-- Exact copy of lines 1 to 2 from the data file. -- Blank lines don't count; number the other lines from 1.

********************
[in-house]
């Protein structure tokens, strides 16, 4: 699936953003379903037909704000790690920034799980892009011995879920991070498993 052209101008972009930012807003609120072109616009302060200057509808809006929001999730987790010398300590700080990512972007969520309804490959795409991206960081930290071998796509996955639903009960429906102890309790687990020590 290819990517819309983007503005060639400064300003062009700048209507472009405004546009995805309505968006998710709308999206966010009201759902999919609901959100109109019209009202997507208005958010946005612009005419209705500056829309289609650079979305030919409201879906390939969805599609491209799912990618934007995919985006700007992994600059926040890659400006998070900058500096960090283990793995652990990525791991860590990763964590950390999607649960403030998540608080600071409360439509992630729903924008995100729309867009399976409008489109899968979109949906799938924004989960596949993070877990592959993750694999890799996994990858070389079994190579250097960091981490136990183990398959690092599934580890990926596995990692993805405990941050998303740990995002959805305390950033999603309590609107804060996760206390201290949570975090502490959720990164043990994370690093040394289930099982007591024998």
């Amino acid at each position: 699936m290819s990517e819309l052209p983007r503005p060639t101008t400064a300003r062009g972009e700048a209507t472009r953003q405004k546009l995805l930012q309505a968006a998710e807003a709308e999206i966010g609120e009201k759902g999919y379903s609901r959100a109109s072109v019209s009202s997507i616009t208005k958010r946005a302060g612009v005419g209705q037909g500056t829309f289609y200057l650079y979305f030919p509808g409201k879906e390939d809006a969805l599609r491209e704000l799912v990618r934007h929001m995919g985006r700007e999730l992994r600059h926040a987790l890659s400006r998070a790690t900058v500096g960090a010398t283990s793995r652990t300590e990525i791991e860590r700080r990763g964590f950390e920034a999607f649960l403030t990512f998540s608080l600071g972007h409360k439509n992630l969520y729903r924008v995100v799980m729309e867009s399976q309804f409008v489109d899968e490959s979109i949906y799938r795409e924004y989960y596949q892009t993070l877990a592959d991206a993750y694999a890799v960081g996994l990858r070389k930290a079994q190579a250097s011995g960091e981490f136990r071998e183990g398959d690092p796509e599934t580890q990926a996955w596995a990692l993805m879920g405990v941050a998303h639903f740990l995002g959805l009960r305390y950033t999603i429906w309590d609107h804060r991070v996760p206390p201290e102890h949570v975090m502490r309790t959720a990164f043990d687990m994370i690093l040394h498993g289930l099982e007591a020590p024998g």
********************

[in-house]
């Protein structure tokens, strides 16, 4: 699936953003379903037909704000790690920034799980892009011995879920991070498993 052209101008972009930012807003609120072109616009302060200057509808809006929001999730987790010398300590700080990512972007969520309804490959795409991206960081930290071998796509996955639903009960429906102890309790687990020590 290819990517819309983007503005060639400064300003062009700048209507472009405004546009995805309505968006998710709308999206966010009201759902999919609901959100109109019209009202997507208005958010946005612009005419209705500056829309289609650079979305030919409201879906390939969805599609491209799912990618934007995919985006700007992994600059926040890659400006998070900058500096960090283990793995652990990525791991860590990763964590950390999607649960403030998540608080600071409360439509992630729903924008995100729309867009399976409008489109899968979109949906799938924004989960596949993070877990592959993750694999890799996994990858070389079994190579250097960091981490136990183990398959690092599934580890990926596995990692993805405990941050998303740990995002959805305390950033999603309590609107804060996760206390201290949570975090502490959720990164043990994370690093040394289930099982007591024998």